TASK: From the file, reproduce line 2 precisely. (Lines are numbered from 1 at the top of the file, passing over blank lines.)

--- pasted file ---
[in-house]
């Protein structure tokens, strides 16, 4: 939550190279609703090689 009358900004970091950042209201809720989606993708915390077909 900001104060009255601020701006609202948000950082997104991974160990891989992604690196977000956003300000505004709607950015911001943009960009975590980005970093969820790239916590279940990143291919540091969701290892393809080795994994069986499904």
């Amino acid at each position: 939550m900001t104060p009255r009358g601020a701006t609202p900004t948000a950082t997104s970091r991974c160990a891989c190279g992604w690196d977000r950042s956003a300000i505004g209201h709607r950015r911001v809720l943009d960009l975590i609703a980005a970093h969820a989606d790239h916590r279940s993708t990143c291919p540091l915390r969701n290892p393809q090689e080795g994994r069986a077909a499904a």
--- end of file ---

């Protein structure tokens, strides 16, 4: 939550190279609703090689 009358900004970091950042209201809720989606993708915390077909 900001104060009255601020701006609202948000950082997104991974160990891989992604690196977000956003300000505004709607950015911001943009960009975590980005970093969820790239916590279940990143291919540091969701290892393809080795994994069986499904």